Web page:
First Circuit finds that employer can be liable for jilted co-worker’s actions to get employee fired.
On May 23, 2014, the First Circuit Court of Appeals, in Velazquez-Perez v. Developers Diversified Realty Corp., found that an employer can be liable for the actions of a jilted co-worker that caused the plaintiff’s termination. In this issue of first impression, the court overturned the lower court’s grant of summary judgment for the employer dismissing the employee’s sex discrimination claim, and remanded the case to the District Court for a trial on the merits.
In Velazquez, the plaintiff, Velazquez, worked as an operations manager. In his role, he frequently interacted with another employee, Rosa Martinez, who represented the employer’s human resources department at plaintiff’s location. During the first ten months of employment, the plaintiff and Martinez had a good relationship, which included flirting. When Martinez expressed her romantic interest more explicitly to Velazquez, the plaintiff gently rebuffed her.
Velazquez testified, however, that any flirtatious relationship with Martinez ended in April 2008, when Velazquez and Martinez were staying at the same hotel for a company meeting. At this event, Martinez allegedly followed Velazquez and two other women to his hotel room, attempted to force herself into the room, and lingered outside until Velazquez threatened to contact security. Martinez thereafter sent several emails to the plaintiff and attempted to call his room multiple times. In the days after the event, the plaintiff and Martinez exchanged several angry emails in which Velazquez firmly stated that he had no interest in a romantic relationship with Martinez. Martinez responded with statements intimating that she would have him fired for rejecting her.
Shortly after this exchange, Velazquez complained to his supervisor about Martinez’s behavior. His supervisor advised Velazquez to send a conciliatory email to Martinez because she is “going to get you terminated.” Additionally, Velazquez’s supervisor and another employee jokingly suggested that Velazquez should have sex with Martinez. Later, Velazquez again complained about Martinez’s behavior to his supervisors to no avail.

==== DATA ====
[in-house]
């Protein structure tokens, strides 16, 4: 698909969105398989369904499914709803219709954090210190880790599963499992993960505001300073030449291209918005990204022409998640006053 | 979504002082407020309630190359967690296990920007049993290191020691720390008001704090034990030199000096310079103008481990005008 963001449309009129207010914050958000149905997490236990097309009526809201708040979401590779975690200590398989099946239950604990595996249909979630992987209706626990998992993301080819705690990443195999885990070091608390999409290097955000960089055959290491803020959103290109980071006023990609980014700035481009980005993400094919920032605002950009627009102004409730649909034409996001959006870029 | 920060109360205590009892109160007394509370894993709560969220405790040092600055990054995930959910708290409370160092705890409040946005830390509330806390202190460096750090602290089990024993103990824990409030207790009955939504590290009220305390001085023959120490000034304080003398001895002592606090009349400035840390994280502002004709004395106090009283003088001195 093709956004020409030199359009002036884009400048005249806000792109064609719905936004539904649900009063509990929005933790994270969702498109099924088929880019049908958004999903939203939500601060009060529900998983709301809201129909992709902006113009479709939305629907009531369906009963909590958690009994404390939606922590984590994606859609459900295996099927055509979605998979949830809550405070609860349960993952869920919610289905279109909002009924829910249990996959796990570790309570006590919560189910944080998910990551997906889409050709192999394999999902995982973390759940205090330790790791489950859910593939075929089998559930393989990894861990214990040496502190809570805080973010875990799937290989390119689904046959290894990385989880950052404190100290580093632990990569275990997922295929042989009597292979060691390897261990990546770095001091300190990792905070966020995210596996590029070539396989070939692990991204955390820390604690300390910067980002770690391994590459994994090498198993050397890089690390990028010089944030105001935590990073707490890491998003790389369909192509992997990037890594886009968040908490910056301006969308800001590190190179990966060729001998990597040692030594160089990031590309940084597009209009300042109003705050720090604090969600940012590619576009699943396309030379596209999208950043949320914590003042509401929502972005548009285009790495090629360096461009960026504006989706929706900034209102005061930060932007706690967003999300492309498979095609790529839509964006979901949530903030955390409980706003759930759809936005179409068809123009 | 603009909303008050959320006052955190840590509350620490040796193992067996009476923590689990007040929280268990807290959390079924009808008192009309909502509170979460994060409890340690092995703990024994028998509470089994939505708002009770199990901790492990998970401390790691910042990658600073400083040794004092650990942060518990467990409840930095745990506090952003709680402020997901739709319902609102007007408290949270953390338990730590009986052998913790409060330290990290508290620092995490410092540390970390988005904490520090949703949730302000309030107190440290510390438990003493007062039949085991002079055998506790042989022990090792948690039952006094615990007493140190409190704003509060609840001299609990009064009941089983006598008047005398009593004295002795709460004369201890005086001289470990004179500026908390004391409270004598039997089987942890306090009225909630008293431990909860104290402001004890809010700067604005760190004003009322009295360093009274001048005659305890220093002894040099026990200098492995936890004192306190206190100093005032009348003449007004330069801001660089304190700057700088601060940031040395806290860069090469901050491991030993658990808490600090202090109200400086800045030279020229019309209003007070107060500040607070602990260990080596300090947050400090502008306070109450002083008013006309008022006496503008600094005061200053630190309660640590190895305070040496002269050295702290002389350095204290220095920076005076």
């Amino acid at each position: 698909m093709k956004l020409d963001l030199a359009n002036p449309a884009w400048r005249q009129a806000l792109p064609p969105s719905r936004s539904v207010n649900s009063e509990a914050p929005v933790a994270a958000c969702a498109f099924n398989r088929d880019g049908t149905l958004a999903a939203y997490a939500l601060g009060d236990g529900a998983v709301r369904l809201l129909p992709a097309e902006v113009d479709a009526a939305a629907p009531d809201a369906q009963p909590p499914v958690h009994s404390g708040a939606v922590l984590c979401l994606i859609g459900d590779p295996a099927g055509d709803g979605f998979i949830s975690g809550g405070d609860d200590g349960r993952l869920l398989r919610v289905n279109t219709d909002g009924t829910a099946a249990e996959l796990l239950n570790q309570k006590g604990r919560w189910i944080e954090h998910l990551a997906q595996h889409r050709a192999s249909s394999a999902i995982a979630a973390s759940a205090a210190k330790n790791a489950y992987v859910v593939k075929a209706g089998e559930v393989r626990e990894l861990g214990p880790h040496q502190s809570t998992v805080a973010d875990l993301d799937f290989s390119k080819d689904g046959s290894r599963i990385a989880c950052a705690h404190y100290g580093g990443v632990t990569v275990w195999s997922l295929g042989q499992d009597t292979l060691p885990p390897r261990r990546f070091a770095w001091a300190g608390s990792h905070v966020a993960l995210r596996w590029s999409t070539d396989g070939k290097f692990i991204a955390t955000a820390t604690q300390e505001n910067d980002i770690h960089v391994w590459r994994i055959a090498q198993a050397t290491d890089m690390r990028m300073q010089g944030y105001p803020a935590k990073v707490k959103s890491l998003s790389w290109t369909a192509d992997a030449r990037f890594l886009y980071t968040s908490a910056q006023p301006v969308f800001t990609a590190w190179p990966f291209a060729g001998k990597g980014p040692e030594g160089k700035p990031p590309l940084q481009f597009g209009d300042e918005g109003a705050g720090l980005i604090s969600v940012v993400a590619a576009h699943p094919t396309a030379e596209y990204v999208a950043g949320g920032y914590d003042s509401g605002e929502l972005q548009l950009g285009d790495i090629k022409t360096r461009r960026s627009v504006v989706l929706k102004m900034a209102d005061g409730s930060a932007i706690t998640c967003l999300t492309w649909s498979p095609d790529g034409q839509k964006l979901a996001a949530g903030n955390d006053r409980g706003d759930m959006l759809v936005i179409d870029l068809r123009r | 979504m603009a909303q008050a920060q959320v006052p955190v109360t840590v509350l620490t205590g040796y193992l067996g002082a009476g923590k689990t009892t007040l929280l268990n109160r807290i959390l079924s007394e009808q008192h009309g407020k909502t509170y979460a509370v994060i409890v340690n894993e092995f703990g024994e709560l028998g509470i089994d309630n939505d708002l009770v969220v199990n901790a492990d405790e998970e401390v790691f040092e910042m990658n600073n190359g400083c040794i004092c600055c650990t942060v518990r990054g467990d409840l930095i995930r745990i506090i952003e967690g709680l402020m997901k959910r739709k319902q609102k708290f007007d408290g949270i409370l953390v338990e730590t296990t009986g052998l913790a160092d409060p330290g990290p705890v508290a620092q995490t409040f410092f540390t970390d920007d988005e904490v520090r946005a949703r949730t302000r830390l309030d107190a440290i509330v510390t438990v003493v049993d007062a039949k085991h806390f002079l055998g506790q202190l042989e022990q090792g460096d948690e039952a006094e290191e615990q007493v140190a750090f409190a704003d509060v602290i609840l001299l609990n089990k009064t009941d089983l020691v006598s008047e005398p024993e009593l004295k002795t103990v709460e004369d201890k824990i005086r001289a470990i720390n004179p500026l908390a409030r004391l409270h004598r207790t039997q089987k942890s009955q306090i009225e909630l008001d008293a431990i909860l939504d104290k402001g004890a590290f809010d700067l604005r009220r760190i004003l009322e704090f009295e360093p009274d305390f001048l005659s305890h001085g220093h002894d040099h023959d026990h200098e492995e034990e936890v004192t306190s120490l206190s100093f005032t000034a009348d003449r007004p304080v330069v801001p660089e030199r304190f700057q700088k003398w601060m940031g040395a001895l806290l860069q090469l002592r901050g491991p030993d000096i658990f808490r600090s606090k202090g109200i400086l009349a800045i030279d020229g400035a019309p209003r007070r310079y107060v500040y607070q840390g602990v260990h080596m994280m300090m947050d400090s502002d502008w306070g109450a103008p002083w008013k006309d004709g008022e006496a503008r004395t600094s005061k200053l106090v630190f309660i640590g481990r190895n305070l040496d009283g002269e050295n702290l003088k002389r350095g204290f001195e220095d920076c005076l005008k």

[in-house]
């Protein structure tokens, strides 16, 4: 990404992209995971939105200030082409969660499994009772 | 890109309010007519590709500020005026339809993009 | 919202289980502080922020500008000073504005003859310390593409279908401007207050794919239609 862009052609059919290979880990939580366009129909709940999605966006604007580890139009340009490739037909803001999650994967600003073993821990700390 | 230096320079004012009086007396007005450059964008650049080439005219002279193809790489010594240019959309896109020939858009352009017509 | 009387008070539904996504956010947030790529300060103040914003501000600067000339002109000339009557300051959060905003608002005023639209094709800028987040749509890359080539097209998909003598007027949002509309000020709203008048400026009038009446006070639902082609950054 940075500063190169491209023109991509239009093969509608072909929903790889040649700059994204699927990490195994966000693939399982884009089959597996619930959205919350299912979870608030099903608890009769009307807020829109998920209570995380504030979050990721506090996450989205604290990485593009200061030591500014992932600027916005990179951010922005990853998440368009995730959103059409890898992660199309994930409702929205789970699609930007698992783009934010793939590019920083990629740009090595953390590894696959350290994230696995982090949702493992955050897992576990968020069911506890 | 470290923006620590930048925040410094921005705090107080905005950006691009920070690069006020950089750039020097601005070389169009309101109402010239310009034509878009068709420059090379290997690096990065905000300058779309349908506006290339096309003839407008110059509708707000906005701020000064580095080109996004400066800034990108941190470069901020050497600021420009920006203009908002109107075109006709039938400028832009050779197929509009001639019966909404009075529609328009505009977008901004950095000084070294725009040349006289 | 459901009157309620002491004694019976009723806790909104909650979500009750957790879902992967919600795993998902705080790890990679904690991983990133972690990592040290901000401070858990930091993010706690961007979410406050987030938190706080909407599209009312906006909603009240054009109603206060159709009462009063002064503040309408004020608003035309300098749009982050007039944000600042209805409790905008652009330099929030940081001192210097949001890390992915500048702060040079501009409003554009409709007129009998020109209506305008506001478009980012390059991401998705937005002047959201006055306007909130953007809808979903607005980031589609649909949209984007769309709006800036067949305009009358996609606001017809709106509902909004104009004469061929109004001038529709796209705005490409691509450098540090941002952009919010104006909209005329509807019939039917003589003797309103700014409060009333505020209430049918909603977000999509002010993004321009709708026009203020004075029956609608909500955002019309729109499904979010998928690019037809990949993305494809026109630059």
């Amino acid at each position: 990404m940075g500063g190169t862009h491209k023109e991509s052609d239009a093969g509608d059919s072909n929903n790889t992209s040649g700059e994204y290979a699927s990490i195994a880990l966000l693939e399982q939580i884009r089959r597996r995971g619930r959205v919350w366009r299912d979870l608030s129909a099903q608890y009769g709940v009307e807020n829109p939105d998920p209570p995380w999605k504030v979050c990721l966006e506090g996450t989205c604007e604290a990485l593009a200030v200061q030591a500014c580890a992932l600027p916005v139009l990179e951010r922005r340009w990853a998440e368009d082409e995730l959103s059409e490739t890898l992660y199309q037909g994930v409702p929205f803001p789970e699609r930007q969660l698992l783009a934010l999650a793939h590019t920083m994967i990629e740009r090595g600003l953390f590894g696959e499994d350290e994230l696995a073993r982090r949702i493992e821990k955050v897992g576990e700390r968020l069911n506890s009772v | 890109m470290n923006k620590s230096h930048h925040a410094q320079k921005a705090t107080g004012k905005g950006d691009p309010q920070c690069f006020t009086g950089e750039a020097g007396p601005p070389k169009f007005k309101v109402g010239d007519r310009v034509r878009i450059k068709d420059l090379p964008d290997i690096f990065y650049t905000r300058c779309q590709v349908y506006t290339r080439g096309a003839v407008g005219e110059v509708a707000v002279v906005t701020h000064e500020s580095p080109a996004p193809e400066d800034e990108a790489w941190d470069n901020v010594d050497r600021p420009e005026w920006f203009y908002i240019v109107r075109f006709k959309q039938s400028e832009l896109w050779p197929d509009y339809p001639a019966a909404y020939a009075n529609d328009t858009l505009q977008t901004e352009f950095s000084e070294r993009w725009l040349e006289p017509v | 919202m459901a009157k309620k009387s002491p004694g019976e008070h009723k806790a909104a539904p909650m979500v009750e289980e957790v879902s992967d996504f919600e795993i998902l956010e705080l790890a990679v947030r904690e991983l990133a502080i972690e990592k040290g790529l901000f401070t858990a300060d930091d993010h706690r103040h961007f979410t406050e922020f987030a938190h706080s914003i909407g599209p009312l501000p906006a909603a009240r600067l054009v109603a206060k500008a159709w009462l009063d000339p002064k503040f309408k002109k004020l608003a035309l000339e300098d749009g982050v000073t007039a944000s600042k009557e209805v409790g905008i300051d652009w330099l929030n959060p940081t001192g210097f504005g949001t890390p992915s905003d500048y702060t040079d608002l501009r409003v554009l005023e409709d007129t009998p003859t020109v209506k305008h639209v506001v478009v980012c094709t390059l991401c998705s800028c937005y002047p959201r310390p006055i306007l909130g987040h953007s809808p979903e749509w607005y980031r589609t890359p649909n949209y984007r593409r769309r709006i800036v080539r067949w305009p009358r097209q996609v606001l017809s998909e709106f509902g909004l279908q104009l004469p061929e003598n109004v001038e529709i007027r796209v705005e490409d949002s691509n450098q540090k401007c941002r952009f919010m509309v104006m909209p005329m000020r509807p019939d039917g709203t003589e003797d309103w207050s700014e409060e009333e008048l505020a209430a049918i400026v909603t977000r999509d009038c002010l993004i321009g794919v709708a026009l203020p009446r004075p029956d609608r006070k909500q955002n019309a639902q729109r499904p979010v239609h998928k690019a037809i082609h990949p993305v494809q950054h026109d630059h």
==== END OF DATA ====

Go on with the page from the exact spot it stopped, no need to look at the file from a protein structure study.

Meanwhile, Martinez began discussing Velazquez’s job performance with Velazquez’s supervisors, being critical of his work. Martinez suggested that Velazquez should be terminated. When Velazquez’s supervisor placed Velazquez on a 30 day performance improvement plan, Martinez stated that she was obligated to refer the matter to the company’s head of human resources. That same day, Martinez again stated to Velazquez her interest in a romantic relationship with him, which Velazquez rebuffed. Later than night, Martinez contacted the head of human resources recommending Velazquez’s immediate termination. Four days later, the employer terminated Velazquez.
In overturning dismissal of Velazquez’s sex discrimination claim, the First Circuit found that although Martinez was not Velazquez’s supervisor, he could nevertheless prevail on his discriminatory termination claim under “quid pro quo” theory. In general, quid pro quo harassment occurs when a supervisor conditions the granting of an economic or other job benefit upon the receipt of sexual favors from a subordinate, or punishes the subordinate for refusing to comply. Here, the First Circuit found that Martinez did not have sufficient authority over Velazquez for a reasonable jury to find that she was Velazquez’s supervisor. Nonetheless, the court determined that Velazquez could have a viable quid pro quo claim based upon the employer’s support of Martinez’s discriminatory actions. In doing so, the First Circuit outlined the standard for liability on a co-worker quid pro quo claim: if the coworker acted, for discriminatory reasons, with the intent to cause the plaintiff’s firing; the co-worker’s actions were in fact the proximate cause of the termination; and the employer allowed the co-worker’s acts to achieve their desired effect though it knew (or should have reasonably known) of the discriminatory motivation.
Based upon this test, the First Circuit found that plaintiff ‘s multiple complaints to his supervisors put the employer on notice of Martinez’s discriminatory motivations. The court also determined that Martinez’s acts to notify Velazquez’s supervisors of his poor performance and recommendations to terminate Velazquez were the proximate cause of Velazquez’s termination. Accordingly, based on Velazquez’s version of events, the court concluded that a reasonable jury could find for Velazquez on his discrimination claim.
Velazquez aptly illustrates that it is vital that the employee discipline process remain free of any potential discriminatory bias. Where possible, having a neutral person investigate employee discipline decisions prior to execution will assist in creating a “wall” between any potential bias and the employment decision. Additionally, it is important for employers to promptly and effectively investigate and remediate all employee complaints regarding discrimination. Here, the failure to investigate the plaintiff’s complaints largely contributed to the First Circuit’s decision to let Velazquez’s discrimination claim go to trial. Accordingly, in order to reduce exposure for discrimination claims, it is imperative for employers to have an effective (and unbiased) investigatory process that quickly resolves complaints of discrimination.